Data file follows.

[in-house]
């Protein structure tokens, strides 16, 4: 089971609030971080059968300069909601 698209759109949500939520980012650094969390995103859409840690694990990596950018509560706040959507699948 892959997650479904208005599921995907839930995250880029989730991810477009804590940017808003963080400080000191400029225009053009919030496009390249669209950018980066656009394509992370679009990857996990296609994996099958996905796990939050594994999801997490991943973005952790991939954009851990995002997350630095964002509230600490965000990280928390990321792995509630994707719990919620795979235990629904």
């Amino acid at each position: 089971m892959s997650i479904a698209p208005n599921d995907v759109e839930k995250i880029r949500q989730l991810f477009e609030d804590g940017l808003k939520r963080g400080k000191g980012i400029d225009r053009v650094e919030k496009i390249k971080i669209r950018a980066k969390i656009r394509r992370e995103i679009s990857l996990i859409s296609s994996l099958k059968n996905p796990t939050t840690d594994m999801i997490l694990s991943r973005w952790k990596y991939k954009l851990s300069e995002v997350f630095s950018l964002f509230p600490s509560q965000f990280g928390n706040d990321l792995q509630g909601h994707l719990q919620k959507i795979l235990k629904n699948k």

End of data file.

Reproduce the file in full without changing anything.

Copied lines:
[in-house]
């Protein structure tokens, strides 16, 4: 089971609030971080059968300069909601 698209759109949500939520980012650094969390995103859409840690694990990596950018509560706040959507699948 892959997650479904208005599921995907839930995250880029989730991810477009804590940017808003963080400080000191400029225009053009919030496009390249669209950018980066656009394509992370679009990857996990296609994996099958996905796990939050594994999801997490991943973005952790991939954009851990995002997350630095964002509230600490965000990280928390990321792995509630994707719990919620795979235990629904």
């Amino acid at each position: 089971m892959s997650i479904a698209p208005n599921d995907v759109e839930k995250i880029r949500q989730l991810f477009e609030d804590g940017l808003k939520r963080g400080k000191g980012i400029d225009r053009v650094e919030k496009i390249k971080i669209r950018a980066k969390i656009r394509r992370e995103i679009s990857l996990i859409s296609s994996l099958k059968n996905p796990t939050t840690d594994m999801i997490l694990s991943r973005w952790k990596y991939k954009l851990s300069e995002v997350f630095s950018l964002f509230p600490s509560q965000f990280g928390n706040d990321l792995q509630g909601h994707l719990q919620k959507i795979l235990k629904n699948k």